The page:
Just as we get on a roll of questions about race, Eric Holder, our new Attorney General has made a wonderfully provocative claim -- we are a nation of cowards,
"Though this nation has proudly thought of itself as an ethnic melting pot, in things racial we have always been and I believe continue to be, in too many ways, essentially a nation of cowards."
Is he correct, and either way what accounts for it? I think there are five possibilities. The first is simply denial, ignore it and it might go away. This was evident in a number of discussions on race that I heard during the election season. A lot of the racial fear about an Obama presidency was based around concerns about retribution. We deny our horrible racist traditions, but when there is the possibility of a minority taking real power the first thought is "I'm in trouble if it's payback time." When someone says, let's look towards the future, not play the blame game about the past, it is usually because they are to blame about the past. We are cowards afraid of admitting what is true because admiting it would force us to change it and we are afriad of the consequences of making things right.
The second is that we are still a nation of racists, but one in which social norms have changed such that making our views clear is subject to social stigma. It's not that we are afraid to talk about it, it's that we know we shouldn't say what we would say if we decided to speak freely. We are cowards afraid of speaking our minds.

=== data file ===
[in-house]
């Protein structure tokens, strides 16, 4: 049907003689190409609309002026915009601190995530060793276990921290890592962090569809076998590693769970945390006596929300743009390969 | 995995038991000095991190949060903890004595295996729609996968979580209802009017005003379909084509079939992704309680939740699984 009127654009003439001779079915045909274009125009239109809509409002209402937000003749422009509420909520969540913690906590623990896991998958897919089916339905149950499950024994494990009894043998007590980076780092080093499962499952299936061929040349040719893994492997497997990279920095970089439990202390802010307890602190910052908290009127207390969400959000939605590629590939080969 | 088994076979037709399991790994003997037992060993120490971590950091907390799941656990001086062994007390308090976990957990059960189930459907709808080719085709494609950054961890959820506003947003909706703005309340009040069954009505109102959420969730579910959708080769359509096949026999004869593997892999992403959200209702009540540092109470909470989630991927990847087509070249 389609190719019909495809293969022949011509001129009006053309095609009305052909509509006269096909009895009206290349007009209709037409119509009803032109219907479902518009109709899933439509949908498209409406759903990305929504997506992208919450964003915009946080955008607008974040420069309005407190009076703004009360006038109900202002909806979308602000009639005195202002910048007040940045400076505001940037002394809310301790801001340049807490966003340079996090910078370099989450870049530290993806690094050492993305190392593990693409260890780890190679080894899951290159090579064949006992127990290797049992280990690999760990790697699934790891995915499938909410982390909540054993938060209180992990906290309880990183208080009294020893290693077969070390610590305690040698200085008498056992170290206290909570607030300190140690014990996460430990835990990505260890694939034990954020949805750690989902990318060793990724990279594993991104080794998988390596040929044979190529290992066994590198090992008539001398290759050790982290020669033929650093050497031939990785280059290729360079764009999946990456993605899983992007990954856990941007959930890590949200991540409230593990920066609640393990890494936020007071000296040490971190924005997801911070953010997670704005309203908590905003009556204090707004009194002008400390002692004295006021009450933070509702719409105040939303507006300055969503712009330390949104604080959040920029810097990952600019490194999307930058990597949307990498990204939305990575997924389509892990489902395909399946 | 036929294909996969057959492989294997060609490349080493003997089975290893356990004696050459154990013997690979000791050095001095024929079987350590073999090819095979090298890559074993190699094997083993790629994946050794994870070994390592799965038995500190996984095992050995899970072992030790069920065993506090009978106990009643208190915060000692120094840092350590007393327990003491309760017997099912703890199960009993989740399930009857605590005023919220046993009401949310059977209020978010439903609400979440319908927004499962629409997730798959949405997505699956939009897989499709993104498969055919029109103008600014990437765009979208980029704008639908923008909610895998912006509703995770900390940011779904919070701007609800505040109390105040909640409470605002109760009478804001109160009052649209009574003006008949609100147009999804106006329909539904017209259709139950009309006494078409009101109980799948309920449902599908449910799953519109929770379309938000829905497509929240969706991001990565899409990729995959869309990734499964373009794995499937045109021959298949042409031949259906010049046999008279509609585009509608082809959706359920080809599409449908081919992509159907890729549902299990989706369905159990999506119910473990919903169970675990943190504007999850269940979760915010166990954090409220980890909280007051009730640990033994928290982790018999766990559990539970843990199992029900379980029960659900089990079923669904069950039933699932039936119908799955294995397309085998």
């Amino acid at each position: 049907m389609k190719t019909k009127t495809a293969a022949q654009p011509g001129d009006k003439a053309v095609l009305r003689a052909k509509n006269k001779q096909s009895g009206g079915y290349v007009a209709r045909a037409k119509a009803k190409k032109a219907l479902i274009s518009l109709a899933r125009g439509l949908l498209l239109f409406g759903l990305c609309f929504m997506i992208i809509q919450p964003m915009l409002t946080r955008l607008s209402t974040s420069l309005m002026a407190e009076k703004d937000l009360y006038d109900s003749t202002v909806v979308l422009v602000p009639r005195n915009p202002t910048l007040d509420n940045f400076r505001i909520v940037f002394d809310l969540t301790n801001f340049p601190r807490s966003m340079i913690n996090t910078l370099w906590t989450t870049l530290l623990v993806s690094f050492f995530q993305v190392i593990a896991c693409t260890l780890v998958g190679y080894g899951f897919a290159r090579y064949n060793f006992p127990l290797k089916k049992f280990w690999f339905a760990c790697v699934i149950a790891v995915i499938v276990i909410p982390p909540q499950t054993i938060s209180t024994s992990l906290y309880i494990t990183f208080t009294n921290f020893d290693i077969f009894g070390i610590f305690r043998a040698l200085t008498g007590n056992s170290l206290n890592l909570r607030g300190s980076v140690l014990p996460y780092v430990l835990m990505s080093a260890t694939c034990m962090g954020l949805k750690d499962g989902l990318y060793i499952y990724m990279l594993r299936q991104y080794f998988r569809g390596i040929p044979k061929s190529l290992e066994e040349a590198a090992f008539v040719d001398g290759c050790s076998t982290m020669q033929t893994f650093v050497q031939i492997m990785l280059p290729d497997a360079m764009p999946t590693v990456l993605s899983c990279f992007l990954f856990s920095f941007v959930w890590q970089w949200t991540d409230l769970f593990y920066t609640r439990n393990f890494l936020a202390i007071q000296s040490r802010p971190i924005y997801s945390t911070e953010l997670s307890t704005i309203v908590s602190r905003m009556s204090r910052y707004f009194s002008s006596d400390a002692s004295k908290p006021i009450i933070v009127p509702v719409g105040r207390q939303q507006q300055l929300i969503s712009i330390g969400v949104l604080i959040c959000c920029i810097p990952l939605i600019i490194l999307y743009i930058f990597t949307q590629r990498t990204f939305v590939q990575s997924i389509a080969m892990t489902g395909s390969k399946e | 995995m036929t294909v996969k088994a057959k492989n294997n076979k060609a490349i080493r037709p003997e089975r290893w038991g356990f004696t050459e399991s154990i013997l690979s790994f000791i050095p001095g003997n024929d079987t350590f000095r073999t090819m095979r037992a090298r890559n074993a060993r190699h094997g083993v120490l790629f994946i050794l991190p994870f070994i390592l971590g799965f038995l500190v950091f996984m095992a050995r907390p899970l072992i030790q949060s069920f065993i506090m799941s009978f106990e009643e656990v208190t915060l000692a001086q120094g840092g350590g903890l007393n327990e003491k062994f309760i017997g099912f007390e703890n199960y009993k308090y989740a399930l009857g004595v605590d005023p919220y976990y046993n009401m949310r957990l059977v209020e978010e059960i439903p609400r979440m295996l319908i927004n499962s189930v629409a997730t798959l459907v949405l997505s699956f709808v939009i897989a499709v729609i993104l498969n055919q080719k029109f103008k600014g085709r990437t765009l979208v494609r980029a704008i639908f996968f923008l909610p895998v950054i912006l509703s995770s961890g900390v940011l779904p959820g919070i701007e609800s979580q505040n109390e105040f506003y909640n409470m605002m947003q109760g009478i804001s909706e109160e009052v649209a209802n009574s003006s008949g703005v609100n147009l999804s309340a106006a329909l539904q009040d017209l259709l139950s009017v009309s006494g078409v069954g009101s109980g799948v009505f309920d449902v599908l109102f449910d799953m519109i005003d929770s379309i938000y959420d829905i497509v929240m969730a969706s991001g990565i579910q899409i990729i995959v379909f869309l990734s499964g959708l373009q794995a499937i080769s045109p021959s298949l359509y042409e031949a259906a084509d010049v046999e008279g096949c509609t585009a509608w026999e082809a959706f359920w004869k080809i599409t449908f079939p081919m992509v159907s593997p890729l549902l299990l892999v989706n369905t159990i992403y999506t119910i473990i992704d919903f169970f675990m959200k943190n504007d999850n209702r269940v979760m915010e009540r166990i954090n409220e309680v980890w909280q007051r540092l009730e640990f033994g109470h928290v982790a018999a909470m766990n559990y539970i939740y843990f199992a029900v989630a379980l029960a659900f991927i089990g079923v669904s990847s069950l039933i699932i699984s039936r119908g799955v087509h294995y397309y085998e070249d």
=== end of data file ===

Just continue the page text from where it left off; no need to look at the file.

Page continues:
The third is we are not afraid, merely disinterested. The notion of race has become so muddled and complex that the old black/white dichotomy doesn't make sense any more. We see the conversations as having nothing to do with contemporary life. It's so 20th century. We are not cowards, we're post-racial.
The fourth is not that we're afraid, just tired of it. There is a cultural exhaustion on the part of white people with regard to race. Reagan played brilliantly on white guilt exhaustion and we've not gotten our energy back. It's been on the agenda so long, we just got sick of it.
The fifth is that we are cowards, not because we don't want to talk about it, but we're afraid because we don't know how to do it. The PC movement of the 80s and 90s made us so touchy about innocent sentiments and legitimate questions being interpreted as offensive and bigoted that we simply try to avoid the landmine altogether. since we don't know how to do it well and since we are afraid that even touching the subject will blow up in our faces, better to simply let it go.
So, are we cowards and if so which of these is the most operative element? Or is it something else?